New Jersey bishops encourage Catholics to protect marriage against redefinition
Archbishop John Myers of Newark
Archbishop John Myers of Newark
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.- The Catholic bishops of New Jersey have distributed a letter explaining Church teaching on marriage and refuting the errors of same-sex “marriage” proponents. Urging the faithful to “protect and promote” marriage, they discussed the God-given natural complementarity of the union of man and woman.

“As Catholics, we must not stand by in silence in the face of the many challenges that threaten marriage and, in turn, children and the public good. We must not shirk from our responsibility,” the bishops’ message begins.

New Jersey state legislators may vote on recognizing same-sex “marriage” sometime after the November election.
Parish priests throughout the state were directed to distribute the bishops' letter, titled “The Call to Marriage is Woven Deeply into the Human Spirit,” in parish bulletins last Sunday, The Newark Star-Ledger reported.

The bishops of Metuchen, Trenton, Camden, and Paterson were signatories to the message, as were Archbishop John J. Myers of Newark and Bishop William Skurla of the Byzantine Catholic Eparchy of Passaic.

In their letter, the bishops noted a “broad cultural shift” away from religion and social traditions and towards “secular individualism.” They described some states’ recent recognition of same-sex “marriage” as an expression of this cultural trend.

“We must protect and promote marriage,” the bishops continued, saying Catholic teaching on marriage and the complementarity of the sexes is a truth “evident to right reason” and recognized by the world’s major cultures.
Explaining Catholic teaching on marriage, they noted that God made man male and female.

“Man and woman are different from each other but created for each other. This complementarity, including sexual difference, draws them together in a mutually loving union that always should be open to the procreation of children.”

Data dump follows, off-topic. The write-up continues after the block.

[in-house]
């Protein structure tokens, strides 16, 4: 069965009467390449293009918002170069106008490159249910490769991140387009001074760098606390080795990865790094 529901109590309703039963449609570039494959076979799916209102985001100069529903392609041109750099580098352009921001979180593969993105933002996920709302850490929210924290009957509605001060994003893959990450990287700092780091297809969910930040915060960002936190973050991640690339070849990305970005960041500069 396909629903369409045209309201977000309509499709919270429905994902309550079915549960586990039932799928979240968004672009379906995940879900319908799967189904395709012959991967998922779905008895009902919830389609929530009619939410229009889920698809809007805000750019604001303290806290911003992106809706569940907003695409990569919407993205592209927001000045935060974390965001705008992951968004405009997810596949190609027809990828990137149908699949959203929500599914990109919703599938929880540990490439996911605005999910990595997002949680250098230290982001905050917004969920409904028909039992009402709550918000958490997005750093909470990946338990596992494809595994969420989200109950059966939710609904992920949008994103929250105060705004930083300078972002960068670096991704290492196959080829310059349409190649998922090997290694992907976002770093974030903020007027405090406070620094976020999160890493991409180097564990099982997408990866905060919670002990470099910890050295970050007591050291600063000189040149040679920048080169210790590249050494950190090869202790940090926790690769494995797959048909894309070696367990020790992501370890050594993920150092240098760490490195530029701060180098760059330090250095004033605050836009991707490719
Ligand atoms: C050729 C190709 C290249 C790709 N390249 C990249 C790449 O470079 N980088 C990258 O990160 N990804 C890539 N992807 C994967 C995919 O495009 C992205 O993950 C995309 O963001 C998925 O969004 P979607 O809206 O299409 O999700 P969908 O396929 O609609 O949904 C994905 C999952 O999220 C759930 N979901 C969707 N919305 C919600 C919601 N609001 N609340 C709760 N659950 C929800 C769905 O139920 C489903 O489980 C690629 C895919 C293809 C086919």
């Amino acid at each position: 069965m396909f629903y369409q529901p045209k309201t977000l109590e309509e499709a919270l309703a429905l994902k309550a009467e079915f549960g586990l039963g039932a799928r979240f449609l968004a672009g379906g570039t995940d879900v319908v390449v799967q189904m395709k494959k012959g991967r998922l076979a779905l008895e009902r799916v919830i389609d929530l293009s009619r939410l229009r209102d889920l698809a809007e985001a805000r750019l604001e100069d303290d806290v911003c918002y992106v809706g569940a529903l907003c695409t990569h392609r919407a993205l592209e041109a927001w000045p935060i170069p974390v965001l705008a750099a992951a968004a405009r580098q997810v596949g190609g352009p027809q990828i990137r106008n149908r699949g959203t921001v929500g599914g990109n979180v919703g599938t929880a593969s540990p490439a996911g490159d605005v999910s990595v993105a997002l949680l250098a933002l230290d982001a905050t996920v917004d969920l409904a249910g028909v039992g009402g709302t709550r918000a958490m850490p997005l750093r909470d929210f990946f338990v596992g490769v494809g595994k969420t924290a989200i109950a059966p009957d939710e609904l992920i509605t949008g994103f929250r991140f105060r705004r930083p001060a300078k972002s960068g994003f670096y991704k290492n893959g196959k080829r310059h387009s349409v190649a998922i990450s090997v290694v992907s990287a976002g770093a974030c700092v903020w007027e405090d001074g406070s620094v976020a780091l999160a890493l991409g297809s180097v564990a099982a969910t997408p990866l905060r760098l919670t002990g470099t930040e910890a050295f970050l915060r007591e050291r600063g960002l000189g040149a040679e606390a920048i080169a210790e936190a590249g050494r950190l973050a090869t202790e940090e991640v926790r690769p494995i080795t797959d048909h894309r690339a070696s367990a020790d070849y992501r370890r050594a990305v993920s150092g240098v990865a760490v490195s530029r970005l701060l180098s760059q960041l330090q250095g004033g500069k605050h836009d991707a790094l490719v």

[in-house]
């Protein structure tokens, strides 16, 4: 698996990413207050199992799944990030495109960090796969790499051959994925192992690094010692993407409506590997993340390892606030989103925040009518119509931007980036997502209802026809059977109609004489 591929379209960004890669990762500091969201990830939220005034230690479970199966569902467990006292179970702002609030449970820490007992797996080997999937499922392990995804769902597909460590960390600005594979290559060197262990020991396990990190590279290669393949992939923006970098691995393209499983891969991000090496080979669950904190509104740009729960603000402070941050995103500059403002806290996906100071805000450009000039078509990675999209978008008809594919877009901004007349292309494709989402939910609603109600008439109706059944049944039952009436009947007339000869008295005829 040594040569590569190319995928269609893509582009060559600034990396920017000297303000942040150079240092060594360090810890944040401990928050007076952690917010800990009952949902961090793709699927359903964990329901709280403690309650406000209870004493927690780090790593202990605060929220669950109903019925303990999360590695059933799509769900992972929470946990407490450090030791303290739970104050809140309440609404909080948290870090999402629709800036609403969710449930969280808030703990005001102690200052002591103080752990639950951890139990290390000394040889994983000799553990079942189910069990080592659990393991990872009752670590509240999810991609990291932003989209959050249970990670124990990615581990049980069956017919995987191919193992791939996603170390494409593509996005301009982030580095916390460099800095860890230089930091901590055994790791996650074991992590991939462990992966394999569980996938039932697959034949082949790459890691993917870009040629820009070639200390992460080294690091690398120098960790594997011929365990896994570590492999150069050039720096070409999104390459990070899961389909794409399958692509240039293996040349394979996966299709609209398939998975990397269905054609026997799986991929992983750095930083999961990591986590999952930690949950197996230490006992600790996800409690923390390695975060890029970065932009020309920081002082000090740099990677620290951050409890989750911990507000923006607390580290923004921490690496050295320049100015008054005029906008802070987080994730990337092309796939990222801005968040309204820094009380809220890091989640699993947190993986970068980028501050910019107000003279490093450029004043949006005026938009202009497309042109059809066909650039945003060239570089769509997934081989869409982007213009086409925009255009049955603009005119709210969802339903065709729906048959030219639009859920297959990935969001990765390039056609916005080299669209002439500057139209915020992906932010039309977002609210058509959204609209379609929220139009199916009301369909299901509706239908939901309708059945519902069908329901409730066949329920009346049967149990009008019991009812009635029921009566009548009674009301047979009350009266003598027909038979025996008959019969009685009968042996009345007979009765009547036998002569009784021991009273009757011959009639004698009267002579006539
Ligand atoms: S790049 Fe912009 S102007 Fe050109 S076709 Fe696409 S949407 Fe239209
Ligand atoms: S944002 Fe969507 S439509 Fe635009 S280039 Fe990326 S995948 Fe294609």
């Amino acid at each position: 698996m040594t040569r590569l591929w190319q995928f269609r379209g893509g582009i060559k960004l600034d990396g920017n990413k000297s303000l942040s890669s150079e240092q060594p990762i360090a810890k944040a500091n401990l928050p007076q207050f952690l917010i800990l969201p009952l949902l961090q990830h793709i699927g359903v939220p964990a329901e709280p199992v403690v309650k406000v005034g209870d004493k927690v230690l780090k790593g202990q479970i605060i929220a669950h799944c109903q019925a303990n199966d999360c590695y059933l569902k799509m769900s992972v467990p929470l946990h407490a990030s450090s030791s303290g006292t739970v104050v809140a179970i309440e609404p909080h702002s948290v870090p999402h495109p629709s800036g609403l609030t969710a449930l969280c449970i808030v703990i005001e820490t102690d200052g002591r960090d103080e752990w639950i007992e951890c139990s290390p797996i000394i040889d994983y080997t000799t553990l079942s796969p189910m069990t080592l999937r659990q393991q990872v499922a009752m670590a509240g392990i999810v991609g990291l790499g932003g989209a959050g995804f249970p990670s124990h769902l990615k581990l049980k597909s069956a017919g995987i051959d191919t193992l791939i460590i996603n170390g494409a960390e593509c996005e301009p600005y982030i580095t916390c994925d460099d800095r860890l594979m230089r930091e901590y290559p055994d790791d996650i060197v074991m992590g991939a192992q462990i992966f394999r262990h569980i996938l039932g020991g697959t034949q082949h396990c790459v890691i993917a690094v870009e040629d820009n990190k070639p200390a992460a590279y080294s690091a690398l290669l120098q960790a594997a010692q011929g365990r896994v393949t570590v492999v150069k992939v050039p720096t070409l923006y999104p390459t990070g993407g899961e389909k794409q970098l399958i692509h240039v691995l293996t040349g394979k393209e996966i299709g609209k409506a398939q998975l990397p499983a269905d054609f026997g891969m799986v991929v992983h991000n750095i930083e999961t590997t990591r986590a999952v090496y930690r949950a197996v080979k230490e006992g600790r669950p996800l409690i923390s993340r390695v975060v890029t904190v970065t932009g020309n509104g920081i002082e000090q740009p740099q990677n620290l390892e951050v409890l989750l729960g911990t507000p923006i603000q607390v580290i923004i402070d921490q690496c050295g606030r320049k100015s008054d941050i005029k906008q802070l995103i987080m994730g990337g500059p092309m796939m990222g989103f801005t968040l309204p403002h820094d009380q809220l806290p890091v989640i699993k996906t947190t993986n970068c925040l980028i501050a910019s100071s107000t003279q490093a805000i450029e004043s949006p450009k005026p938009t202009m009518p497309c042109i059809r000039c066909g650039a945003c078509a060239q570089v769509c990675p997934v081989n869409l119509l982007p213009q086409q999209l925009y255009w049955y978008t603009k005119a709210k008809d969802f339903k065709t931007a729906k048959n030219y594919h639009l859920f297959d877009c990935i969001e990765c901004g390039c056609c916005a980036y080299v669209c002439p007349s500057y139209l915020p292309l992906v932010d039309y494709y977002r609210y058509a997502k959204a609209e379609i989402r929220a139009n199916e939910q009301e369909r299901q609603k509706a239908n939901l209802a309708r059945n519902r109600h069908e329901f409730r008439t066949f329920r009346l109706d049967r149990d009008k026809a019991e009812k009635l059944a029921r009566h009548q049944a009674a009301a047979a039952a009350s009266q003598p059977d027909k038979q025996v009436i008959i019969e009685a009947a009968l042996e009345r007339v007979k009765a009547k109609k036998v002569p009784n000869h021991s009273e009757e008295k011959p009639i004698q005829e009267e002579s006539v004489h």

The Catholic Church’s concern about the state’s definition of marriage involves marriage’s nature as a “foundational good.” The government has a duty to reinforce and protect marriage, and should not “attempt to redefine it arbitrarily for transitory political or social reasons,” the bishops said.

Civil authorities, the Catholic prelates noted, are charged with protecting children and the common good, and marriage is indispensable to both purposes. As citizens, Catholics have the right and the responsibility to hold civil authorities accountable for their stewardship of the institution of marriage.”

The bishops also warned of laws and policies that “unjustly target people as bigots” or charge them with unlawful discrimination “simply because they believe and teach that marriage is the union of man and a woman.”

Reiterating that the fundamental human rights of homosexual persons must be defended, the bishops said it is not unjust discrimination to “treat different things differently.”

“Same-sex unions are not, in fact, the same thing as the union of one man and one woman in marriage. One type of union may ever generate children, the other may never; one type of union respects and expresses the inherent complementarity of man and woman; the other does not.”

Turning specifically to New Jersey concerns, the bishops said that the state’s Civil Union Act already provides “practical rights, benefits, and protections” for non-marital unions. Because of this act, the bishops added, the proposed recognition of same-sex “marriage” is not about benefits and rights but is an attempt to change an “historic structure” in a way that “ignores human nature.”

Noting “this time of strange teaching and conflict over the meaning of marriage,” the bishops called on Catholics to “prayerfully reflect” on the words of Jesus in Matthew 19 about a man and a woman becoming “one flesh.”

Fr. Marc Vicari, vicar for family life in the Archdiocese of Newark, told the Star-Ledger that Catholic teaching “needs to be reinforced often.”

“I don't think people understand what marriage is from a Catholic perspective -- even some Catholics who are getting married,” he said.

Christian unity on marriage is fractured in New Jersey. Mark Beckwith, the Episcopal Bishop of Newark, has vocally supported same-sex “marriage” for several years.

The New Jersey bishops’ letter referred readers to “For Your Marriage,” the website of the U.S. Conference of Catholic Bishops’ marriage initiative, located at http://www.foryourmarriage.org.

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